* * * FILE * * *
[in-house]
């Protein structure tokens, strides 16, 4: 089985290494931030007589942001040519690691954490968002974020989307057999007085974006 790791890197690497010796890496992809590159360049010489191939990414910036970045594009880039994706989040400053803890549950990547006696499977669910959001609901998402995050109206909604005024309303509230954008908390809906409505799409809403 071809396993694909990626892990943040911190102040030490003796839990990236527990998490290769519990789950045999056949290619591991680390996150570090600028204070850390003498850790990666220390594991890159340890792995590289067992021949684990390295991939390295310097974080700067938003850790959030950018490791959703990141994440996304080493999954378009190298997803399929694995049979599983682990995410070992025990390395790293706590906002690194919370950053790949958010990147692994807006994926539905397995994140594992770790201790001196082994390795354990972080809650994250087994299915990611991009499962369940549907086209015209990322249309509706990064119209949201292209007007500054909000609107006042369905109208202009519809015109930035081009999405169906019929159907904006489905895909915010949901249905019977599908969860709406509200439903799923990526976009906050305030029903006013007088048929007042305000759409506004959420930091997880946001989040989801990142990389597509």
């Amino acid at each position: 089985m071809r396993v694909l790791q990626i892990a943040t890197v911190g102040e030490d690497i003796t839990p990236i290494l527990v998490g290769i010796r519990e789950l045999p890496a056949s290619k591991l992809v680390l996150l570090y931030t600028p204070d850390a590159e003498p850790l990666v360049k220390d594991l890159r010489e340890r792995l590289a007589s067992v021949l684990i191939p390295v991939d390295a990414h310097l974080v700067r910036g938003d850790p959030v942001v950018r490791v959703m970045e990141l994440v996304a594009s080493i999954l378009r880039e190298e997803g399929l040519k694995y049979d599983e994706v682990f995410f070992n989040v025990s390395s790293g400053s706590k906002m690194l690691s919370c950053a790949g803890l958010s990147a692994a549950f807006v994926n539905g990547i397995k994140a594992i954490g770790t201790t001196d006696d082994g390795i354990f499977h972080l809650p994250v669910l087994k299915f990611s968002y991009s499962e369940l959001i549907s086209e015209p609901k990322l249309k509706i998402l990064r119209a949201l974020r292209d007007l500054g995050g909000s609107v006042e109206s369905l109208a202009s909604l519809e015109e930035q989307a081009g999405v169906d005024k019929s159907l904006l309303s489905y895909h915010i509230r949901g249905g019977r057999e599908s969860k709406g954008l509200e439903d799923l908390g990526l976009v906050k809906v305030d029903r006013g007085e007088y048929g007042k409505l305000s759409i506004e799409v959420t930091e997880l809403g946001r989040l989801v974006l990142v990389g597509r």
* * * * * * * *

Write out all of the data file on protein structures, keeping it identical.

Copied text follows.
[in-house]
């Protein structure tokens, strides 16, 4: 089985290494931030007589942001040519690691954490968002974020989307057999007085974006 790791890197690497010796890496992809590159360049010489191939990414910036970045594009880039994706989040400053803890549950990547006696499977669910959001609901998402995050109206909604005024309303509230954008908390809906409505799409809403 071809396993694909990626892990943040911190102040030490003796839990990236527990998490290769519990789950045999056949290619591991680390996150570090600028204070850390003498850790990666220390594991890159340890792995590289067992021949684990390295991939390295310097974080700067938003850790959030950018490791959703990141994440996304080493999954378009190298997803399929694995049979599983682990995410070992025990390395790293706590906002690194919370950053790949958010990147692994807006994926539905397995994140594992770790201790001196082994390795354990972080809650994250087994299915990611991009499962369940549907086209015209990322249309509706990064119209949201292209007007500054909000609107006042369905109208202009519809015109930035081009999405169906019929159907904006489905895909915010949901249905019977599908969860709406509200439903799923990526976009906050305030029903006013007088048929007042305000759409506004959420930091997880946001989040989801990142990389597509």
């Amino acid at each position: 089985m071809r396993v694909l790791q990626i892990a943040t890197v911190g102040e030490d690497i003796t839990p990236i290494l527990v998490g290769i010796r519990e789950l045999p890496a056949s290619k591991l992809v680390l996150l570090y931030t600028p204070d850390a590159e003498p850790l990666v360049k220390d594991l890159r010489e340890r792995l590289a007589s067992v021949l684990i191939p390295v991939d390295a990414h310097l974080v700067r910036g938003d850790p959030v942001v950018r490791v959703m970045e990141l994440v996304a594009s080493i999954l378009r880039e190298e997803g399929l040519k694995y049979d599983e994706v682990f995410f070992n989040v025990s390395s790293g400053s706590k906002m690194l690691s919370c950053a790949g803890l958010s990147a692994a549950f807006v994926n539905g990547i397995k994140a594992i954490g770790t201790t001196d006696d082994g390795i354990f499977h972080l809650p994250v669910l087994k299915f990611s968002y991009s499962e369940l959001i549907s086209e015209p609901k990322l249309k509706i998402l990064r119209a949201l974020r292209d007007l500054g995050g909000s609107v006042e109206s369905l109208a202009s909604l519809e015109e930035q989307a081009g999405v169906d005024k019929s159907l904006l309303s489905y895909h915010i509230r949901g249905g019977r057999e599908s969860k709406g954008l509200e439903d799923l908390g990526l976009v906050k809906v305030d029903r006013g007085e007088y048929g007042k409505l305000s759409i506004e799409v959420t930091e997880l809403g946001r989040l989801v974006l990142v990389g597509r």